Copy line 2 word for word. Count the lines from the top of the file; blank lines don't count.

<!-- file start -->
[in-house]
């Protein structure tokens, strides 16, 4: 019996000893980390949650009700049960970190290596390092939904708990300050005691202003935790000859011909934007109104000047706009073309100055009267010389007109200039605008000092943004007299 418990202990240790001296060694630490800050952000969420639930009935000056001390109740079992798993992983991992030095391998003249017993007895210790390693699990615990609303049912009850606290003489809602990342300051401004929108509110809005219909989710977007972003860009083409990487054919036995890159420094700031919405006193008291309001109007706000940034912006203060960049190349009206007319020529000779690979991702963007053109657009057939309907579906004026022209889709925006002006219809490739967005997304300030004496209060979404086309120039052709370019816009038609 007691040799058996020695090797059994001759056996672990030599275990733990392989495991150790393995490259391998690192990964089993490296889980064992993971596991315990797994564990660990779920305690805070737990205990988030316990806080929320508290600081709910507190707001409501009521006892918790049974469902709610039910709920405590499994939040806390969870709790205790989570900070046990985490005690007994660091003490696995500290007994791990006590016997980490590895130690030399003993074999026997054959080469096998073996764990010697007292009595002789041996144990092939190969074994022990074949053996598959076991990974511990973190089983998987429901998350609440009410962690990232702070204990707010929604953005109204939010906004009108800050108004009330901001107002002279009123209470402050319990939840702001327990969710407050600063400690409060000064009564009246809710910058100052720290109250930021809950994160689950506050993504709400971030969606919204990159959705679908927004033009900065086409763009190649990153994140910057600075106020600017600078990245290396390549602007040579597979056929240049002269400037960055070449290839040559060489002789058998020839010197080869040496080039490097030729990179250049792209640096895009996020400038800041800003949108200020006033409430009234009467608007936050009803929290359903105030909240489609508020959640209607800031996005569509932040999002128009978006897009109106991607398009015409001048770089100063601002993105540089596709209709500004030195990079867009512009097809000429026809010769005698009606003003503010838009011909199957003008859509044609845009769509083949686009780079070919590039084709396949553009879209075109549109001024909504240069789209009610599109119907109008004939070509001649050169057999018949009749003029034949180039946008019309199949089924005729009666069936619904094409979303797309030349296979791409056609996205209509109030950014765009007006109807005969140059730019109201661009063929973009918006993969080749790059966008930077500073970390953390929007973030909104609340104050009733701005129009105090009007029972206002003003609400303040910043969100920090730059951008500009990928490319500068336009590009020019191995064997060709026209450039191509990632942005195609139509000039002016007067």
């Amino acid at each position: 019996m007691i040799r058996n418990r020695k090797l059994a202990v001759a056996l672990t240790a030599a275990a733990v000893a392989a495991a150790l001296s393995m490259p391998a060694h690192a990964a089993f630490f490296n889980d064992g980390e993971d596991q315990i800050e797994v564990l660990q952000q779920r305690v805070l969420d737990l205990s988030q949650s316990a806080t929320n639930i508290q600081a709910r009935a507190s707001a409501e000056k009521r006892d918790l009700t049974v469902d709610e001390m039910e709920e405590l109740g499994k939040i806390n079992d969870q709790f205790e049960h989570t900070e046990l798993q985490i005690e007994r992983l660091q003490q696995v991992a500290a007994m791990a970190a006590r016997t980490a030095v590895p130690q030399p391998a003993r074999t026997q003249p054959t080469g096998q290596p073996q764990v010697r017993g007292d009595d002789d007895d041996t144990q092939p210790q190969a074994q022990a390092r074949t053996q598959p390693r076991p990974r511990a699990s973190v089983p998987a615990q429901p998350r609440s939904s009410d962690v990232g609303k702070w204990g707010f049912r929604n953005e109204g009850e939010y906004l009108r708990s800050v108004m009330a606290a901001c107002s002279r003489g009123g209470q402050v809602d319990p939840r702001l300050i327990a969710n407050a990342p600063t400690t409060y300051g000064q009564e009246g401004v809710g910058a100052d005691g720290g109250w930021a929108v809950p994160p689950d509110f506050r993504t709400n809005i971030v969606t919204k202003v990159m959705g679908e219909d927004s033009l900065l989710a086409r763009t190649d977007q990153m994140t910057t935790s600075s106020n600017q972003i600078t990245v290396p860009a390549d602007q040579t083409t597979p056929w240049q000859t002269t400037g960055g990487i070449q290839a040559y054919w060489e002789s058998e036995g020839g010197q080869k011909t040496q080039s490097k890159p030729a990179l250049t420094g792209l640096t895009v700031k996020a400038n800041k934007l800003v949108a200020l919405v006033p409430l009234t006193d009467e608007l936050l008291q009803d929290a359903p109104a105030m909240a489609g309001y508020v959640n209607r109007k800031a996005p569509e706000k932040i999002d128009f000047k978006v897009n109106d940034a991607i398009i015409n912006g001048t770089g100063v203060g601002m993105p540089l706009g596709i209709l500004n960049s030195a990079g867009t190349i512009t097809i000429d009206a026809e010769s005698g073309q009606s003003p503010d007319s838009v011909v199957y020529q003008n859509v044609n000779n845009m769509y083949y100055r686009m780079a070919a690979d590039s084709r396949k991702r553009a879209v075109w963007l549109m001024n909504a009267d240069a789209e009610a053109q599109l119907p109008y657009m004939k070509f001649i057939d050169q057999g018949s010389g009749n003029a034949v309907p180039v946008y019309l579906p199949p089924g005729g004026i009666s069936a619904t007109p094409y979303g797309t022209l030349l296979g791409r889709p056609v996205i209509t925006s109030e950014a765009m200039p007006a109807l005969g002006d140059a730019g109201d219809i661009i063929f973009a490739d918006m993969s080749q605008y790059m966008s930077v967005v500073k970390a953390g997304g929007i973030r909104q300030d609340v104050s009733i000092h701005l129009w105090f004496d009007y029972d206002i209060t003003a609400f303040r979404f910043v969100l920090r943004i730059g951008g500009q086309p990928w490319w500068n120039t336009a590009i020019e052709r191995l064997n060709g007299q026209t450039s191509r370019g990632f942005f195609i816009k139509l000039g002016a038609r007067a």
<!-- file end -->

């Protein structure tokens, strides 16, 4: 019996000893980390949650009700049960970190290596390092939904708990300050005691202003935790000859011909934007109104000047706009073309100055009267010389007109200039605008000092943004007299 418990202990240790001296060694630490800050952000969420639930009935000056001390109740079992798993992983991992030095391998003249017993007895210790390693699990615990609303049912009850606290003489809602990342300051401004929108509110809005219909989710977007972003860009083409990487054919036995890159420094700031919405006193008291309001109007706000940034912006203060960049190349009206007319020529000779690979991702963007053109657009057939309907579906004026022209889709925006002006219809490739967005997304300030004496209060979404086309120039052709370019816009038609 007691040799058996020695090797059994001759056996672990030599275990733990392989495991150790393995490259391998690192990964089993490296889980064992993971596991315990797994564990660990779920305690805070737990205990988030316990806080929320508290600081709910507190707001409501009521006892918790049974469902709610039910709920405590499994939040806390969870709790205790989570900070046990985490005690007994660091003490696995500290007994791990006590016997980490590895130690030399003993074999026997054959080469096998073996764990010697007292009595002789041996144990092939190969074994022990074949053996598959076991990974511990973190089983998987429901998350609440009410962690990232702070204990707010929604953005109204939010906004009108800050108004009330901001107002002279009123209470402050319990939840702001327990969710407050600063400690409060000064009564009246809710910058100052720290109250930021809950994160689950506050993504709400971030969606919204990159959705679908927004033009900065086409763009190649990153994140910057600075106020600017600078990245290396390549602007040579597979056929240049002269400037960055070449290839040559060489002789058998020839010197080869040496080039490097030729990179250049792209640096895009996020400038800041800003949108200020006033409430009234009467608007936050009803929290359903105030909240489609508020959640209607800031996005569509932040999002128009978006897009109106991607398009015409001048770089100063601002993105540089596709209709500004030195990079867009512009097809000429026809010769005698009606003003503010838009011909199957003008859509044609845009769509083949686009780079070919590039084709396949553009879209075109549109001024909504240069789209009610599109119907109008004939070509001649050169057999018949009749003029034949180039946008019309199949089924005729009666069936619904094409979303797309030349296979791409056609996205209509109030950014765009007006109807005969140059730019109201661009063929973009918006993969080749790059966008930077500073970390953390929007973030909104609340104050009733701005129009105090009007029972206002003003609400303040910043969100920090730059951008500009990928490319500068336009590009020019191995064997060709026209450039191509990632942005195609139509000039002016007067």